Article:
Dance for Life taps a new producer for 2012.
Anthony Guerrero takes over for founder Keith Elliott.
A preliminary Google search for Chicago’s Anthony Guerrero yields few results. There are a LinkedIn profile and some résumé highlights. I e-mail a Dance for Life publicist asking for more info. She writes back: “Anthony’s a bit of a mystery. We don’t have a bio or picture of him. I will try to get you something before your interview.”
The history of Dance for Life, which takes place on August 18 at the Auditorium Theatre, begins with founder Keith Elliott. The future, for now, resides with mystery-man Guerrero. After last year’s 20th anniversary performance—a significant milestone for the HIV/AIDS care fund-raiser that puts Chicago’s finest dance troupes on one stage—Elliott decided to assume a part-time role as executive producer. He handed the daily operations to Guerrero, a Roosevelt University M.B.A. who began working with Dance for Life only a year ago. It was a chance pairing: The 36-year-old stumbled on a DFL flyer one day outside of Roosevelt. This year marks the first time Elliott will not be handling the day-to-day details.
If Elliott signaled early intentions of finding a replacement, the new guy didn’t know it. Their relationship grew after last year’s production, when, Guerrero says, they “got to a lot of talking about our pasts.” Upon hearing that Elliott might pursue other nonprofit efforts, Guerrero threw his hat in the ring. One thing that set him apart, Elliott says, is that “he knew how to work with different types of people. When you have so many people coming to an event like this, you get a lot of different personalities.” Guerrero is no stranger to nonprofits, having founded the theater company Hubris Productions in 2005 , but he knows his new role is not without agita.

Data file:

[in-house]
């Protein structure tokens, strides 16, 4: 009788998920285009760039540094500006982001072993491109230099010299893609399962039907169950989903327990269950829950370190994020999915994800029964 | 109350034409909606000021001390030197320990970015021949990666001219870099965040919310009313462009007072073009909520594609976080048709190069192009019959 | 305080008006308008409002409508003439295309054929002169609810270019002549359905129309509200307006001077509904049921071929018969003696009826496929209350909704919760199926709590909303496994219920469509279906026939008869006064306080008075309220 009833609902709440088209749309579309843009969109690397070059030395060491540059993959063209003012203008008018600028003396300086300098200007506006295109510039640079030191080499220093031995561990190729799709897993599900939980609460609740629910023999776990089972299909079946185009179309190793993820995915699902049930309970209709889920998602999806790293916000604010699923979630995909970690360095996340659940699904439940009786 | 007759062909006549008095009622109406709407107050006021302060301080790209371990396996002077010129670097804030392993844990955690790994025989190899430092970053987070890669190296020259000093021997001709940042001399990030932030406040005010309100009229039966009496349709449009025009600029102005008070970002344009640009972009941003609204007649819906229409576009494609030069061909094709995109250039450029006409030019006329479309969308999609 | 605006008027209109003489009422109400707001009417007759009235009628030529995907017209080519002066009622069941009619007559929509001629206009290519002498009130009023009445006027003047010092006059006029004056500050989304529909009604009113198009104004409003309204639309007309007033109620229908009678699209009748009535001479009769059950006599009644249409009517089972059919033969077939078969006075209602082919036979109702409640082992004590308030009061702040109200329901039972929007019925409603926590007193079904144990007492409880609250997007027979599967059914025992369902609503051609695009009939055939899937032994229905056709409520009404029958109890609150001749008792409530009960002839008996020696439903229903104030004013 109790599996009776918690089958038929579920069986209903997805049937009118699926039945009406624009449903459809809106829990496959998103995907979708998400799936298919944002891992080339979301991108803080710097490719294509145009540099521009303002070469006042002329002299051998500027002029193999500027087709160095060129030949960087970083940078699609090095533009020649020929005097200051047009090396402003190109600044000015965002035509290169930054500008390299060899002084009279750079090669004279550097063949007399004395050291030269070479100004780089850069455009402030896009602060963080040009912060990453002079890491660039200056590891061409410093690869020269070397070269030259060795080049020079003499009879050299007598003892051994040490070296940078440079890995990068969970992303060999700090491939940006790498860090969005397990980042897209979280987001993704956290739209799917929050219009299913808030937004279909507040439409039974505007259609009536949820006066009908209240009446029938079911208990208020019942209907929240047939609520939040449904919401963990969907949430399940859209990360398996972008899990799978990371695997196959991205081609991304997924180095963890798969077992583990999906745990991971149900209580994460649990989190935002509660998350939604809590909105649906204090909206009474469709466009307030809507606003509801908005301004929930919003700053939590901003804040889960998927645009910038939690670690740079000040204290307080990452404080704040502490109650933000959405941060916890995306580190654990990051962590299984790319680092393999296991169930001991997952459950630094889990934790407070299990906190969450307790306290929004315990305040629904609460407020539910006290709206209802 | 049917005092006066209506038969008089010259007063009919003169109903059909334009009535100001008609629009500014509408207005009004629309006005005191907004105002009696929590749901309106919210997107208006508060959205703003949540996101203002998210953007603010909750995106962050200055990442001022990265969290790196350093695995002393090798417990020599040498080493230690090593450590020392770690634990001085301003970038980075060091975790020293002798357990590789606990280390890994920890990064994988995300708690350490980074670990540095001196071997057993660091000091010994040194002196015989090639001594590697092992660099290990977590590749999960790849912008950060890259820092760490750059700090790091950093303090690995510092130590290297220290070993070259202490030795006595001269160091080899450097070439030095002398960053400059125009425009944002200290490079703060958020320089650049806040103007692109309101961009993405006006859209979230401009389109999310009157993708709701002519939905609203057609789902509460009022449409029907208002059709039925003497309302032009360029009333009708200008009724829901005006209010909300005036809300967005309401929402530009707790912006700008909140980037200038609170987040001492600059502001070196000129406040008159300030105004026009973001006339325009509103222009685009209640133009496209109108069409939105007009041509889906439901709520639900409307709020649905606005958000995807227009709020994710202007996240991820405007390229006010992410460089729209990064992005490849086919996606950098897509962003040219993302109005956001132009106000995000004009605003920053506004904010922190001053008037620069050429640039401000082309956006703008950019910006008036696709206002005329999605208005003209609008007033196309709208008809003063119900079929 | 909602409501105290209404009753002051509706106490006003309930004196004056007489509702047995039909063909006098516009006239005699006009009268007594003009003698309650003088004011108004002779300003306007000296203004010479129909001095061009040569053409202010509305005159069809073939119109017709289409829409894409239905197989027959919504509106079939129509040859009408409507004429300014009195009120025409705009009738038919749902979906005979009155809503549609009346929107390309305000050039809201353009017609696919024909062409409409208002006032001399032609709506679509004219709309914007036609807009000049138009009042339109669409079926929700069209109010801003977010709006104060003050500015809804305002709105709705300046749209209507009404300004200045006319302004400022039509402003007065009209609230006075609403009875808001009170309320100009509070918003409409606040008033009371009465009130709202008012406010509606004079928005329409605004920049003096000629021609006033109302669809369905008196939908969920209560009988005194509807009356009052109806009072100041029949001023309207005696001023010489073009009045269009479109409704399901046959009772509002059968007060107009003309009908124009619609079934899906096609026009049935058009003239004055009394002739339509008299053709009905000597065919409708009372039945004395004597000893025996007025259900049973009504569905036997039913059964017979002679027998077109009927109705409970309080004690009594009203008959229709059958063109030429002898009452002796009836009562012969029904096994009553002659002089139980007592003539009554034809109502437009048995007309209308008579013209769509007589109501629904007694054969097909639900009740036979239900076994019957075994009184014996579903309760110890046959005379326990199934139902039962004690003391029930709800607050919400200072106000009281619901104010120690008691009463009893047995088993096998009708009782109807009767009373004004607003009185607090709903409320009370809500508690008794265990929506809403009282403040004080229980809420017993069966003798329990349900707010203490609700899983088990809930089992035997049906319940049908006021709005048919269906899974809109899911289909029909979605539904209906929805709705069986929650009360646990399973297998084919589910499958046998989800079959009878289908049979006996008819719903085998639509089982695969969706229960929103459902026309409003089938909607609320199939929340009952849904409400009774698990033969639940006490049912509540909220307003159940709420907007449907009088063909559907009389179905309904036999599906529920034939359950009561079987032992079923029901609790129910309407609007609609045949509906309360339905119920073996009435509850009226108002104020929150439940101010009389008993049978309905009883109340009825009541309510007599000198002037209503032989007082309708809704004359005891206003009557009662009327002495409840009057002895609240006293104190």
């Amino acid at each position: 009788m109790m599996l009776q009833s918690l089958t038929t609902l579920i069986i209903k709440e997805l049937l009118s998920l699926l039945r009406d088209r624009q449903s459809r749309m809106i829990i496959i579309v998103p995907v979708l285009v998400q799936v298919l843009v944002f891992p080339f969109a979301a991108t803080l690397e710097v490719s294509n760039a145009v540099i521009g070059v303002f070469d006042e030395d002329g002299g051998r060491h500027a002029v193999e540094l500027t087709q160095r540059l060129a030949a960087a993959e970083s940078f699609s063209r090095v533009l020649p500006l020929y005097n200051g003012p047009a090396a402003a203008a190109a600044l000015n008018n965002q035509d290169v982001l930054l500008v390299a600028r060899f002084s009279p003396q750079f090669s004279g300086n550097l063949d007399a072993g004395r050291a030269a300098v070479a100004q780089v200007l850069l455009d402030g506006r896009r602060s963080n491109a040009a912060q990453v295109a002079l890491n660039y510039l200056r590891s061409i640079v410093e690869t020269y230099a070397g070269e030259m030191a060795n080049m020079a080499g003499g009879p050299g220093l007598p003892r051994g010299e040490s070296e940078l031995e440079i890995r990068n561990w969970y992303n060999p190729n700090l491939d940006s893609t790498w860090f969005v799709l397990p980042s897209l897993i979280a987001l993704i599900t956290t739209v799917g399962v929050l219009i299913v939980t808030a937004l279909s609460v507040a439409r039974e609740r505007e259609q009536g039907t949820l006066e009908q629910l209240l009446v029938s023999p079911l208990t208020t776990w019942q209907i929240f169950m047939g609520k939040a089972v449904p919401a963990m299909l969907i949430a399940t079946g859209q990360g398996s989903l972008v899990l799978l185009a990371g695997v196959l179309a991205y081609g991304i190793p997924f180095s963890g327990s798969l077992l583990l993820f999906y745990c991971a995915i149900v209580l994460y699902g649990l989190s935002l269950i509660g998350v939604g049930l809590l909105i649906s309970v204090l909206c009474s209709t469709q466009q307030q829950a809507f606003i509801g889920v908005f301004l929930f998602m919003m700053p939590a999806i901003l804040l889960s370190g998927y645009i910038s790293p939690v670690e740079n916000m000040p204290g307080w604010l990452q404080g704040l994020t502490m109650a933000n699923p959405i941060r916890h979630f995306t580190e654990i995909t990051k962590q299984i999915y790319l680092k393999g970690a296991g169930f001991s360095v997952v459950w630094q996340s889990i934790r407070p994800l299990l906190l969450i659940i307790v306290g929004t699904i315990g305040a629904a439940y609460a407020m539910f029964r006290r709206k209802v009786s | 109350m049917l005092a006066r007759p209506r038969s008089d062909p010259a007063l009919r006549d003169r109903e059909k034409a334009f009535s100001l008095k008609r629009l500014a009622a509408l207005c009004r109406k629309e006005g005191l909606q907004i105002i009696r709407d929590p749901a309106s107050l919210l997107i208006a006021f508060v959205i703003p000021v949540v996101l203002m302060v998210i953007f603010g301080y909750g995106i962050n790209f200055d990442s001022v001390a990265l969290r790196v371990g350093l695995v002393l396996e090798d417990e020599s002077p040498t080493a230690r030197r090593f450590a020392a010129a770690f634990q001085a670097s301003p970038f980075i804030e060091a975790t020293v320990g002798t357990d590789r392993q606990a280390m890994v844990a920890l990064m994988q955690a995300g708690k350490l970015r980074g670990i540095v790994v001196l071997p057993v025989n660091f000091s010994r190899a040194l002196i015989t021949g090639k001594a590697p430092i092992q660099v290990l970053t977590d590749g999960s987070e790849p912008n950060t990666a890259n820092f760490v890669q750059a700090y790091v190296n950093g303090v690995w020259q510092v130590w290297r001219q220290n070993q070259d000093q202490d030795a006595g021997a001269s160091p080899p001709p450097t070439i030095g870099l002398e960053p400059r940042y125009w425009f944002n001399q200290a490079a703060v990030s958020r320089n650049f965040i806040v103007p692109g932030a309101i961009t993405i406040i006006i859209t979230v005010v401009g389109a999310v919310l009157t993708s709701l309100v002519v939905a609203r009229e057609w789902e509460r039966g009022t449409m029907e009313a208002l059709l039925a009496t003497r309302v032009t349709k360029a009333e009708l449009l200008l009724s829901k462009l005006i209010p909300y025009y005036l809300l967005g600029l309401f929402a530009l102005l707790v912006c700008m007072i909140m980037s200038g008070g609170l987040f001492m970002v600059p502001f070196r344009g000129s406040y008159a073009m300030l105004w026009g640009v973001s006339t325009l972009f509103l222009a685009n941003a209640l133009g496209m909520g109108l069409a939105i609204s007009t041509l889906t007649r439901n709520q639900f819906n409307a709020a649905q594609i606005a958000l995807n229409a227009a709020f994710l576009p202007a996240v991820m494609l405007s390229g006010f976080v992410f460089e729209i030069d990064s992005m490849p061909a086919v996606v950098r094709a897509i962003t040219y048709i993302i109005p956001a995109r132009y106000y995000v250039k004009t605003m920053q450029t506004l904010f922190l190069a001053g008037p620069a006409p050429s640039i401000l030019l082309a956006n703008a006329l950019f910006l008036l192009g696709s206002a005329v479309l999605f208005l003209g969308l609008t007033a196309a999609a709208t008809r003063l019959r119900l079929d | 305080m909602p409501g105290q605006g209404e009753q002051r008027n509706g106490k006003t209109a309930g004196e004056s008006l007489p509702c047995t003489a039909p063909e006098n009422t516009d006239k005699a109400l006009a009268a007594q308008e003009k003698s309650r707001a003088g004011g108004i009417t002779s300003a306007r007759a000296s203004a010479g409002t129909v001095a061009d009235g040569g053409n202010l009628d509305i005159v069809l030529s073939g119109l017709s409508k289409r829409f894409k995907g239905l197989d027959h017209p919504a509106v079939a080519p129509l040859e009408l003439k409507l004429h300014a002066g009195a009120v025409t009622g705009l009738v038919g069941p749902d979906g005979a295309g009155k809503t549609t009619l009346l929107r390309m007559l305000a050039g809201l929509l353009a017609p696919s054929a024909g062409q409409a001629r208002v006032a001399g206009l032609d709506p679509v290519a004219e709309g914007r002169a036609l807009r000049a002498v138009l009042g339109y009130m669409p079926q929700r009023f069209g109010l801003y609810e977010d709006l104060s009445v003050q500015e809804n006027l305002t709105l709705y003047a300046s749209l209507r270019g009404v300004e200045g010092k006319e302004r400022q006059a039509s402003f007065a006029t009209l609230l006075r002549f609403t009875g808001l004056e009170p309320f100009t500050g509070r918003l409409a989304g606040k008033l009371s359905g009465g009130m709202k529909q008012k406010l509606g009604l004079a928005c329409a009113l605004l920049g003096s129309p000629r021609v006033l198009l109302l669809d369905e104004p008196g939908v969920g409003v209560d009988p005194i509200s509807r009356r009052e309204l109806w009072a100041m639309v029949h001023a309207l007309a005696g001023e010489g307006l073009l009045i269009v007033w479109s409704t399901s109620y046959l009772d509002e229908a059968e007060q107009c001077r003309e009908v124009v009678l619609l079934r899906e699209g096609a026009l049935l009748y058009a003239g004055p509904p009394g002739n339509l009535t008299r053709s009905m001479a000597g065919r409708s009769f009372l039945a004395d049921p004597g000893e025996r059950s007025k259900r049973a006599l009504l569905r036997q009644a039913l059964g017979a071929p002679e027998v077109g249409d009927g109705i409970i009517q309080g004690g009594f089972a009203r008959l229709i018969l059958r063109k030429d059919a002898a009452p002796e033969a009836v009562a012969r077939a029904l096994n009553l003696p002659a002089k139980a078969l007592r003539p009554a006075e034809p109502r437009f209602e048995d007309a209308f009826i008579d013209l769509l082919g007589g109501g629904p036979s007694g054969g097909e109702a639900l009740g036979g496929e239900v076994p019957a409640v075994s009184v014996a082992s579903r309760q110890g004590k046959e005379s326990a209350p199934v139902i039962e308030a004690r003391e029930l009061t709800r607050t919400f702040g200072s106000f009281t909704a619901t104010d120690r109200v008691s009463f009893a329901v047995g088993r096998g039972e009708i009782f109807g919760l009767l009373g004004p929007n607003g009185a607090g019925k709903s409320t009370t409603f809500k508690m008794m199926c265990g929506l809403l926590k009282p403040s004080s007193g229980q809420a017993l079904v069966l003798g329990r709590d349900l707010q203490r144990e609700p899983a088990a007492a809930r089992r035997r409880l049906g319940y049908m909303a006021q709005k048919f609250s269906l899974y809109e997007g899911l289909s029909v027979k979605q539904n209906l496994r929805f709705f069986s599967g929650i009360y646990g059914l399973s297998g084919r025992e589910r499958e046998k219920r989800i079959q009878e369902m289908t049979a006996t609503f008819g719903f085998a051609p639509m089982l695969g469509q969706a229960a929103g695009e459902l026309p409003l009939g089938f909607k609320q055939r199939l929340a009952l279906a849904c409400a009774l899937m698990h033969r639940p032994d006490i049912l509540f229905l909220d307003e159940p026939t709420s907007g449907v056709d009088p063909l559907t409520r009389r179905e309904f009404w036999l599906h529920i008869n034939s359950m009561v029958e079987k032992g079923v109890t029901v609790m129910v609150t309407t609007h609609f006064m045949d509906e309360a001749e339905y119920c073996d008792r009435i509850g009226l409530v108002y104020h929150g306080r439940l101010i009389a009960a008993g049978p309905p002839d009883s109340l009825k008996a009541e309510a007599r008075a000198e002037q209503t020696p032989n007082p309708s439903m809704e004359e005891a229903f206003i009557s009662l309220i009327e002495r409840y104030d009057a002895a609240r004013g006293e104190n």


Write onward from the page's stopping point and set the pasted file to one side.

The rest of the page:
“I joked one day that whoever takes [Elliott’s] place must be insane,” he says. “It’s not only a lot of responsibility, it’s also a 20-year history. But going through the whole thing, there isn’t [pressure] because Dance for Life, it speaks for itself and what it does.”
What it does is raise money and awareness for a once terminal disease. Advances in medicine have made HIV/AIDS afflictions a manageable condition, thanks in part to events like DFL. To date, the organization has donated more than $4 million to the AIDS Foundation of Chicago and the Dancers’ Fund, and discussions for expanding the popular fund-raiser to other parts of the country are in preliminary stages.
Upholding such lofty standards might prove daunting for someone in his second year on the job, but Guerrero feels his experience and Elliott’s mentorship allow him to build upon proven practice: “Biggest night of dance,” he says—eight companies rather than the traditional six. “Increasing the general audience,” he adds—marketing to younger people and increasing access to special pre-dance events.
“There was a lot of learning last year about not just producing a huge performing arts show but the benefit aspect,” Guerrero says. “Raising money was something that was definitely new and that I paid a lot of attention to with Keith.
“I fell in love with Dance for Life,” he says. “And apparently, Dance for Life fell in love with me.”